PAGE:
2. False. The duckling sculptures that the Friends of the Public Garden had made and placed in the Garden in 1987 exist in just one other place – Moscow! Raisa Gorbachev fell in love with the ducklings on a visit to Boston, and former First Lady Barbara Bush presented them to Raisa during a 1991 summit meeting.
3. True. Make Way for Ducklings is the official children’s book of the Commonwealth of Massachusetts….and it’s best enjoyed with some chocolate chip cookies – the official cookie of Massachusetts!
4. False. The mystery of how to pronounce “Ouack” has never been solved: some prefer “Oh-ack” and others “Oooh-ack”!
5. False. Duckling Day has been a beloved Mother’s Day tradition in Boston for over 30 years! It’s a morning of fun for the whole family organized by the Friends of the Public Garden.
Duckling Day is on May 10th, Mother’s Day. Dress up the kids in their duckling best and enjoy entertainment and games on Boston Common – with a free mini-massage for Mom! The famous Harvard Band will lead a parade to the Make Way for Ducklings statues. The event is hosted by the non-profit Friends of the Public Garden.
You may register at the event. Registration opens at 10 a.m.
On Wednesday, April 8th, the Friends of the Public Garden held their 45th annual meeting. Over 150 members and neighbors gathered at the First Church in Boston to hear from the Friends and featured speaker Boston Parks Commissioner Chris Cook talk about the accomplishments of the past year and plans for the future. Open discussion and warm conversation made the 45th Annual Meeting a successful update on the Friends.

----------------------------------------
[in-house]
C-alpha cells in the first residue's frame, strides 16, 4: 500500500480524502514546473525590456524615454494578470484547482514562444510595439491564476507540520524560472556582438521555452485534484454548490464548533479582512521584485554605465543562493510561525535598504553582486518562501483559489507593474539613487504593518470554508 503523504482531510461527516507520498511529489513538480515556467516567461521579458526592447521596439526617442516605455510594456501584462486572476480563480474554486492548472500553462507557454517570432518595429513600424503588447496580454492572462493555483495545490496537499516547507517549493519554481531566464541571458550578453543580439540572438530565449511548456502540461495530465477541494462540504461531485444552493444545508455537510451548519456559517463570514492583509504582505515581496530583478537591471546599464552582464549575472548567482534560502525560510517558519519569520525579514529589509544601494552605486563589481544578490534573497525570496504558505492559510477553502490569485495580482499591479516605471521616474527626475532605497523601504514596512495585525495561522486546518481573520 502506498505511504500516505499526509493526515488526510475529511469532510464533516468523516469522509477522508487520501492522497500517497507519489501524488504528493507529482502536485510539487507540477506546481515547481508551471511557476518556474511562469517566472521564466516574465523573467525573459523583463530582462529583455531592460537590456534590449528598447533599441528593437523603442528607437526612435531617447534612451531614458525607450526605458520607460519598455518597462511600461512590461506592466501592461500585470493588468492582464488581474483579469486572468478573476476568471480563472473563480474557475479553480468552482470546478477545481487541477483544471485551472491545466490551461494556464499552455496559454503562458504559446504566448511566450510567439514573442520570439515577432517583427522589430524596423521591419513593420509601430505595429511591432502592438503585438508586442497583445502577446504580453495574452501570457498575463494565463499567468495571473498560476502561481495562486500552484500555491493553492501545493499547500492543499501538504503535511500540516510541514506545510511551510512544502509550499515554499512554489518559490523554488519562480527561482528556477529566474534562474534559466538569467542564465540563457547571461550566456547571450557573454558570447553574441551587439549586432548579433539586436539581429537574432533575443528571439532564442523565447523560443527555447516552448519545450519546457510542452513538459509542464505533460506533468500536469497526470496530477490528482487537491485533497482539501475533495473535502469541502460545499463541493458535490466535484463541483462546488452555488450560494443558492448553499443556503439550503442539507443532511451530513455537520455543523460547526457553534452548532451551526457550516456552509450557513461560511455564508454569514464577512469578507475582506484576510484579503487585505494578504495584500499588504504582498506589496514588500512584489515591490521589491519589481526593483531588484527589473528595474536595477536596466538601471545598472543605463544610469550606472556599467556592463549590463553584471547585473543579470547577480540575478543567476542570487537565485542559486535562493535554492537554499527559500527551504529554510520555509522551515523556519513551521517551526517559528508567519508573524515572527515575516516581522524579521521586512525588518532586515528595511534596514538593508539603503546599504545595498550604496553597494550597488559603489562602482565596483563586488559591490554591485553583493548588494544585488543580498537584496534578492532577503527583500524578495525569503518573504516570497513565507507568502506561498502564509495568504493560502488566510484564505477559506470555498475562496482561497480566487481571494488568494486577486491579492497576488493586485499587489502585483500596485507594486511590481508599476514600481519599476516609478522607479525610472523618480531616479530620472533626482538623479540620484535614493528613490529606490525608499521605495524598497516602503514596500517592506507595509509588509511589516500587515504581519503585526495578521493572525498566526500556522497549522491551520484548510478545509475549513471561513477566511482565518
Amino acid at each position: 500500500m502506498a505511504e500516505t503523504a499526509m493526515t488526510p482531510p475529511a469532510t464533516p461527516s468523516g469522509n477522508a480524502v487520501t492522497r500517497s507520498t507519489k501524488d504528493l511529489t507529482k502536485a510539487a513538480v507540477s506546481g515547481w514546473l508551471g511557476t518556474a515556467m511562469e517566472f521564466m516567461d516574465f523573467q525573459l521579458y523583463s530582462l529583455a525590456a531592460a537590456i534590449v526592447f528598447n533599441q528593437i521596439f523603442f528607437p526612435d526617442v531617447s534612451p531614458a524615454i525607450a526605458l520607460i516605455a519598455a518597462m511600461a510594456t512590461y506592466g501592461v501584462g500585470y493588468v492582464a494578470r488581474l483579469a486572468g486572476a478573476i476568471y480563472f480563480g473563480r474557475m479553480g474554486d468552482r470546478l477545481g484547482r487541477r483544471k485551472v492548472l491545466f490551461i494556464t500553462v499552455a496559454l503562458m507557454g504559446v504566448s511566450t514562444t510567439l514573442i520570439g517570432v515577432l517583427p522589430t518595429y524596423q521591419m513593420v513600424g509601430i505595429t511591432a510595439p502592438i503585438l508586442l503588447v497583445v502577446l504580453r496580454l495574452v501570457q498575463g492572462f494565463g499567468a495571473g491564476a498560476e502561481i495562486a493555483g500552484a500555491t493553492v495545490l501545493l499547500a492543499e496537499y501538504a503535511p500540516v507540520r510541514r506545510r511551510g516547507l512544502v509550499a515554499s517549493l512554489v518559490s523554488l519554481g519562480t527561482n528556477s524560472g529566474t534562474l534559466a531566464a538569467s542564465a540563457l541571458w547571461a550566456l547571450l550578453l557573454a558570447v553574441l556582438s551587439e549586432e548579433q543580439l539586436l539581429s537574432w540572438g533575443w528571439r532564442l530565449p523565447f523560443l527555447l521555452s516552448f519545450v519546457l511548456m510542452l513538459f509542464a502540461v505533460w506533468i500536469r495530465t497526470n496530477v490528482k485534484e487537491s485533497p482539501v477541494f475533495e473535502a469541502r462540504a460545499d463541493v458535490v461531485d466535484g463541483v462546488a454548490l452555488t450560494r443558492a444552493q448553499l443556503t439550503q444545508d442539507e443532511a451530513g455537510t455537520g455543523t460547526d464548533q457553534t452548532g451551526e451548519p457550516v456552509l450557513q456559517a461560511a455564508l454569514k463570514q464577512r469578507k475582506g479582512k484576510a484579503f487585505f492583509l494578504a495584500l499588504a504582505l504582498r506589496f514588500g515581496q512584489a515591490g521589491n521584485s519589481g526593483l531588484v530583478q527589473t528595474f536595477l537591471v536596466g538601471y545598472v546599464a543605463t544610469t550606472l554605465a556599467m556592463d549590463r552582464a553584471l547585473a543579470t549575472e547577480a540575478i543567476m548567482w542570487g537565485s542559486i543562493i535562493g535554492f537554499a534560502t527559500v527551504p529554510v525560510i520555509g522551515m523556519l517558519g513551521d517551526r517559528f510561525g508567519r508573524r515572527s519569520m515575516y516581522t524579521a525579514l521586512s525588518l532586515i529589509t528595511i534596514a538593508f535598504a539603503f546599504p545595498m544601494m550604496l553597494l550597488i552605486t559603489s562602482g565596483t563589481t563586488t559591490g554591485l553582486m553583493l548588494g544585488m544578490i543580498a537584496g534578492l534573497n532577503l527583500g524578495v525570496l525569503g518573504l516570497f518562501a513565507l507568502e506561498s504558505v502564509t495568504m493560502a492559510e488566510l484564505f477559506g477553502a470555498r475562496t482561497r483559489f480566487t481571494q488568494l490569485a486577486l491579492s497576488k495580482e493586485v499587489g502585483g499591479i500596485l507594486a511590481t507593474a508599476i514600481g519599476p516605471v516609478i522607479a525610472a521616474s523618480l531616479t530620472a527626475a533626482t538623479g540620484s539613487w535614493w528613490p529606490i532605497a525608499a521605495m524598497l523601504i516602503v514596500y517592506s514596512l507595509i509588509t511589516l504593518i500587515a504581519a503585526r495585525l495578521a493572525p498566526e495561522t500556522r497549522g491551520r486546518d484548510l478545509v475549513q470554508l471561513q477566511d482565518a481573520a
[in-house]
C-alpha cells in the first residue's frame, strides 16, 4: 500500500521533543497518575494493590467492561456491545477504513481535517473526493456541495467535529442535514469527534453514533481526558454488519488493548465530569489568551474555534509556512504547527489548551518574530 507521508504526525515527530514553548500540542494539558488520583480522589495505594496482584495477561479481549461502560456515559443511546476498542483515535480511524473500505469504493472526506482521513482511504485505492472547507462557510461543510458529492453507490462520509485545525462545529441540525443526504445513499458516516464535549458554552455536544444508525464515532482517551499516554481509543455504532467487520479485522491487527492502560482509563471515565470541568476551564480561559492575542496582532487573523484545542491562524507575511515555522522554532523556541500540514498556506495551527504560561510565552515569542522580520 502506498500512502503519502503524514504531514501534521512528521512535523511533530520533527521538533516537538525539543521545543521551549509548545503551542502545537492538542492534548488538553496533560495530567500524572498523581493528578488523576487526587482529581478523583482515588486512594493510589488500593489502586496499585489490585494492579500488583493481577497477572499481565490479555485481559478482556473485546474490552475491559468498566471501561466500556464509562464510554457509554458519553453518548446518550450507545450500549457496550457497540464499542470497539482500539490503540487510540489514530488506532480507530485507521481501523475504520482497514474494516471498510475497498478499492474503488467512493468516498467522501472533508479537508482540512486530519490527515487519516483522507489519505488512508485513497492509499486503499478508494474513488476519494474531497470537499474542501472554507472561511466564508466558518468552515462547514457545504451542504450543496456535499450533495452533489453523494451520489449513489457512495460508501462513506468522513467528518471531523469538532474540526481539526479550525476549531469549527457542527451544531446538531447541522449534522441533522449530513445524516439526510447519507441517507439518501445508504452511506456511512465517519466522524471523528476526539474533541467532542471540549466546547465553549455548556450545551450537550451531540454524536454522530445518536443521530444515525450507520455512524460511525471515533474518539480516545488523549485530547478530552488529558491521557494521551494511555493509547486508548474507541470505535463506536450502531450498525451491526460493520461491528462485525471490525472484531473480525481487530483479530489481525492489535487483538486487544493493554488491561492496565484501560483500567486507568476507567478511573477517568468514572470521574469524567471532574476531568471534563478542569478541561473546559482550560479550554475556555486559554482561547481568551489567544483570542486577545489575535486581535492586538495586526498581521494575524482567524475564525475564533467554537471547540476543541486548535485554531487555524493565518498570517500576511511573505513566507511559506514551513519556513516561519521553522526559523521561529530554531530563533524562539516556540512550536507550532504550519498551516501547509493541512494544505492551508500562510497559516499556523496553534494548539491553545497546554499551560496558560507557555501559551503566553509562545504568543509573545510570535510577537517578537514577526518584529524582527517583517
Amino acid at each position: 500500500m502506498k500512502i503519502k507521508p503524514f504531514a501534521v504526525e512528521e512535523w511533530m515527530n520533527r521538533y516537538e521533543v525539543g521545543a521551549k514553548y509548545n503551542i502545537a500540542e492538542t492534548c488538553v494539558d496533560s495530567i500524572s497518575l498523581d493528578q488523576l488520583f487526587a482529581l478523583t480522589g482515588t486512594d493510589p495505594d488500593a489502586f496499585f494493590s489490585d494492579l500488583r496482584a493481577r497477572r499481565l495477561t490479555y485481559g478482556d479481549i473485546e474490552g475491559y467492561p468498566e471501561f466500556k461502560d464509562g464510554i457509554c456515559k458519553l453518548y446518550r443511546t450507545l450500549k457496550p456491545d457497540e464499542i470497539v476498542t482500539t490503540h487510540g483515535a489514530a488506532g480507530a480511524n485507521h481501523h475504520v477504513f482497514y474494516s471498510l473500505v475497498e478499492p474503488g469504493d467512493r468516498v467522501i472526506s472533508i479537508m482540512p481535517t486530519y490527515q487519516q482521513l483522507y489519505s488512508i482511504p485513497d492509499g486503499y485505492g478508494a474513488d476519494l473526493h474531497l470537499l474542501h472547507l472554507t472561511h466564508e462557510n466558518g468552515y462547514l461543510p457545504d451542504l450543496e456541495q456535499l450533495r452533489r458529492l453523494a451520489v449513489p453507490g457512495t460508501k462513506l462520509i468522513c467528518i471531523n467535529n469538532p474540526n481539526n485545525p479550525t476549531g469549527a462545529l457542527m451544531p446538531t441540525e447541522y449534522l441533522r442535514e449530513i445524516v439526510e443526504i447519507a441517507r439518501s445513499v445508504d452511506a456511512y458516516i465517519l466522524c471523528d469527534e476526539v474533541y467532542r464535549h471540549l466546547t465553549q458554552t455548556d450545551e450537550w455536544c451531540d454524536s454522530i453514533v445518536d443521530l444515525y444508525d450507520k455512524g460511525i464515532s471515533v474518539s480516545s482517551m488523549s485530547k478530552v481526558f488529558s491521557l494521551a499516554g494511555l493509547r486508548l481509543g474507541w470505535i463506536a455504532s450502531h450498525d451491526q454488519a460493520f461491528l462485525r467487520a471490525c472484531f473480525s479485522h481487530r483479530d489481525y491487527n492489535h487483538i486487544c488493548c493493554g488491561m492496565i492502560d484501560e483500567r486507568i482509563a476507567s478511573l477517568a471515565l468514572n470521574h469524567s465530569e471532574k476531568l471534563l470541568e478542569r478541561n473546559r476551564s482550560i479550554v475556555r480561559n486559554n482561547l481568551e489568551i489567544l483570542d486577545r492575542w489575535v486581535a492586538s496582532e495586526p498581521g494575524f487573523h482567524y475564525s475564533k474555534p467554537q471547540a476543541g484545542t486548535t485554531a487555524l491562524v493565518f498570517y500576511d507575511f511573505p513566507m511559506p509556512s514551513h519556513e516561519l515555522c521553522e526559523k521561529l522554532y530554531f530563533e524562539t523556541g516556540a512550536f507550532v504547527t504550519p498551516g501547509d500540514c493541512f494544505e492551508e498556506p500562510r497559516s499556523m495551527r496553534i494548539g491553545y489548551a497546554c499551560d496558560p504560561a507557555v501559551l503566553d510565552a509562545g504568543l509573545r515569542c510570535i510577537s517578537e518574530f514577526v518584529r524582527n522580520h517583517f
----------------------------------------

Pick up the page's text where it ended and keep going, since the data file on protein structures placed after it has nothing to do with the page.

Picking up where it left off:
The evening began with a greetings and updates from the Friends Board Chair Anne Brooke, and Board Directors Patricia Quinn and Jeannette Herrmann. Elizabeth Vizza, the Executive Director of the Friends, presented a summary of the work that the Friends completed over the past year. She began by thanking members and the Boston Parks Department for their contributions in making 2014 a successful year for the organization. This year, the Friends pruned 330 trees and protected 1,100 from disease. More than 30 sculptures in the Boston Common, Public Garden, and Commonwealth Avenue Mall were cleaned and two of the sculptures, the Leif Eriksson statue and the Robert Gould Shaw/54th Regiment Memorial, underwent major masonry conservation work. The Friends also launched the off-leash dog program on the Common and continued improvement work on the Boylston Street border of the Public Garden. The $4 million multi-year Brewer Fountain Plaza and parkland renovation, the group’s largest capitol project to date, was officially completed at the end of 2014. Ms. Vizza also outlined the Friends plans for the future, including working with the City to revitalize the Boston Common.
Parks Commissioner Chris Cook followed Ms. Vizza’s presentation. He made note of the important strides that the Boston Parks and Recreation Department is making in the upkeep of the City’s greenspaces. Cook’s announcement that a second park maintenance shift will be added this next year, which will be stationed in the Boston Common, was met with applause. Cook also announced that the just-released Mayor’s budget included funding to fix the sidewalk on the Tremont Street border of the Common in front of the Visitor Information Center, which for too long has been deteriorated with major, and in places dangerous, cracks. The budget also includes several other top priorities for the Common and Garden that were suggested by the Parks and Recreation Department and the Friends.
Following his remarks, Cook opened the floor for a Q and A session. He shared valuable information in response to questions, which ranged from “When will the broken fence in the Common be repaired?” to questions about how parks management can address climate change. Cook stressed the importance of the relationship between the Parks Department and the Friends, saying, “Many hands make light work.”
The evening concluded with a reception where attendees mingled with fellow Friends members and discussed the topics of the evening.